The experience of transience and of the mortality of things can be profoundly moving and in itself a kind of aesthetic experience. Both Japanese art and environmental art depend on it.
It is also in part what gives performance art its character.
I recall many years ago attending a performance of Tchaikovsky’s Piano Concerto #1 by the Rochester Symphony Orchestra. (The orchestra’ members were often from the highly regarded Eastman School of Music and thus enormously talented.) One of the more meditative sections—with the audience silent, and the pianist really on his game—I found especially moving despite the fact that I had heard the passage many times before. It struck me that this experience—the perfect realization of the passage and my listening to it under optimal conditions—may never happen again. That recognition of the impermanence of the experience gave it greater depth and weight.
So it is with all performance art—the performance lasts a few moments and then it is gone. Of course, a similar performance may recur, but that singular moment of connection when that performance and that listener at that moment are in sympathetic union is both rare and vanishing. Such losses are routine in improvisational jazz—the piece may quite literally never be played again in that way. That recognition of the pathos of impermanence is part of the appreciation.
So I’m puzzled when people claim that food cannot be art because it must be consumed to be appreciated, and thus lacks the permanence of genuine works of art. To endorse permanence (or, better, something like semi-permanence or stability) as a necessary condition of art is to exclude that performance of Tchaikovsky from the realm of art, which of course is a reductio of the argument.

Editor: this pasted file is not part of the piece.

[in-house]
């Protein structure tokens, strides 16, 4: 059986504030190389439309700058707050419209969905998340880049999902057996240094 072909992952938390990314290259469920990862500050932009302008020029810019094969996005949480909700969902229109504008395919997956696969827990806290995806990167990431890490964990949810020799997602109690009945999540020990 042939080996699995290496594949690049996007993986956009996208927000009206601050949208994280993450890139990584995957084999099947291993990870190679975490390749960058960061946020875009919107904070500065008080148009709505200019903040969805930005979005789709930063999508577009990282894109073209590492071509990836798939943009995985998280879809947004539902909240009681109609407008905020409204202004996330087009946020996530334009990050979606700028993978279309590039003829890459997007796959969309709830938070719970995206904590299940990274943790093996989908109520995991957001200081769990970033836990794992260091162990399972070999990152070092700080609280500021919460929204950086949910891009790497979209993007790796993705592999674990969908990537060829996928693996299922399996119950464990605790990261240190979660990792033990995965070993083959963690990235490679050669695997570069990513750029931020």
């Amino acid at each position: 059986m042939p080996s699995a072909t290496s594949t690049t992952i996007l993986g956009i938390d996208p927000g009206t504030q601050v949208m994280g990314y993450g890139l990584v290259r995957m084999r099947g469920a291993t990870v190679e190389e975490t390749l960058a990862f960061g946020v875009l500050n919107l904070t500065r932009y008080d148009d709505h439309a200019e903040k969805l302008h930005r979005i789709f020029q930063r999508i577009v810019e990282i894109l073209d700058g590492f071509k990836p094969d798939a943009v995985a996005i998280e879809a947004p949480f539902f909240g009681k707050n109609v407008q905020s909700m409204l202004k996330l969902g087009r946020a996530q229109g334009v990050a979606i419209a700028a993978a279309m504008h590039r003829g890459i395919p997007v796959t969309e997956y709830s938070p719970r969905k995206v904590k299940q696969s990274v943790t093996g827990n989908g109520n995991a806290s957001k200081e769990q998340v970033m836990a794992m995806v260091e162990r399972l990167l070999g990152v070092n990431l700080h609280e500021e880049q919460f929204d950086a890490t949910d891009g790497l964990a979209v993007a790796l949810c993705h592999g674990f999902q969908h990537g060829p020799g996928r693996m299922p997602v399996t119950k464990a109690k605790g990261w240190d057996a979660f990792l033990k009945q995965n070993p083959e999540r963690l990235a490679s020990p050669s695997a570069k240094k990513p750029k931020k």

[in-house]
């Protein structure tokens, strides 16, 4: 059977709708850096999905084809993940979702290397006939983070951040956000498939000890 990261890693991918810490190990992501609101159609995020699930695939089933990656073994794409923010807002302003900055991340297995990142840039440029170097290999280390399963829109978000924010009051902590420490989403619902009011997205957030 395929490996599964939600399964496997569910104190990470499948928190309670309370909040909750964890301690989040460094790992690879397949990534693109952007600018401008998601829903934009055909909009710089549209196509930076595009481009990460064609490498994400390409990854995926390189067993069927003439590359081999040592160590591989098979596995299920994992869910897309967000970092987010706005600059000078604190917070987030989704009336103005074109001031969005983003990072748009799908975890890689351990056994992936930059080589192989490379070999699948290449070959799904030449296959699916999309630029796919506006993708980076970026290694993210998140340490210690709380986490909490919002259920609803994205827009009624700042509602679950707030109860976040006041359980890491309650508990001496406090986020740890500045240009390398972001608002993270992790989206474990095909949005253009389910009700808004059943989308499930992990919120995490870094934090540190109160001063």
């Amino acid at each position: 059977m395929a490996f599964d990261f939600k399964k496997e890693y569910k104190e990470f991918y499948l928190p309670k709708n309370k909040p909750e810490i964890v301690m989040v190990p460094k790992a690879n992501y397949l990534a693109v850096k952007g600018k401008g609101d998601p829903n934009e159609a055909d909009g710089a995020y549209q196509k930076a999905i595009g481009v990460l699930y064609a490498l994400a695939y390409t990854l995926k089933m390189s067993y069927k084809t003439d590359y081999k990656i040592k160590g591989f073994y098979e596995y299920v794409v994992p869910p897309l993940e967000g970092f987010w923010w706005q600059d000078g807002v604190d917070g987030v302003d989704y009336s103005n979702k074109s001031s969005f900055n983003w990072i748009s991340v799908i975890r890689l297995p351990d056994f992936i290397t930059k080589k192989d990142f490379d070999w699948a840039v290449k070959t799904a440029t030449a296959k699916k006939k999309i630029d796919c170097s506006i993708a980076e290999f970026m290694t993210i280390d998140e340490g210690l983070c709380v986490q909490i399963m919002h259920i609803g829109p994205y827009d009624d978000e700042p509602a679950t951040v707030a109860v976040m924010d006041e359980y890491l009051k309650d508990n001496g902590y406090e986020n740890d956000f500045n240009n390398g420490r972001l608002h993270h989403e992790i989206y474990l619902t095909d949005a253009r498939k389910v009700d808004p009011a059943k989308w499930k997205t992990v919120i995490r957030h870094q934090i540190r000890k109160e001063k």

The reasons given for such a position are that works that disappear in their performance cannot be re-evaluated over time. Thus, we are unlikely to have an objective view of them since any evaluation will inevitably be caught up in the vicissitudes of circumstance. As a consequence, no such work can withstand the test of time and achieve the greatness of works appreciated over many generations.
Of course, it is not quite true that performances must disappear. With regard to music as well as food, the compositional structure of the work—which is part of what we appreciate in a performance—is preserved in the musical score or the recipe. And today, we can preserve musical performances by recording them, although such reproductions are missing the context that often informs the aesthetic appreciation of a performance. (No word yet on the technology to “record” taste experiences)
But why should any of this matter? The impact of the work is not reduced by its impermanence. Its impermanence is in part what is appreciated—it contributes to aesthetic value. No doubt it is more difficult to evaluate an evanescent work. But using that consideration to reject their status as works is like refusing to play baseball because the balls and strikes are hard to call. To make such a fetish of objectivity is to value more highly the measurement over the experience.
We don’t go to ballgames to watch the umpire; and we don’t think reading the reviews can replace the listening or dining experience.
It is the evanescent quality of a dish or meal that contributes to its nature, and its appreciation is part of the experience. As an argument against the aesthetic status of food, this will not fly.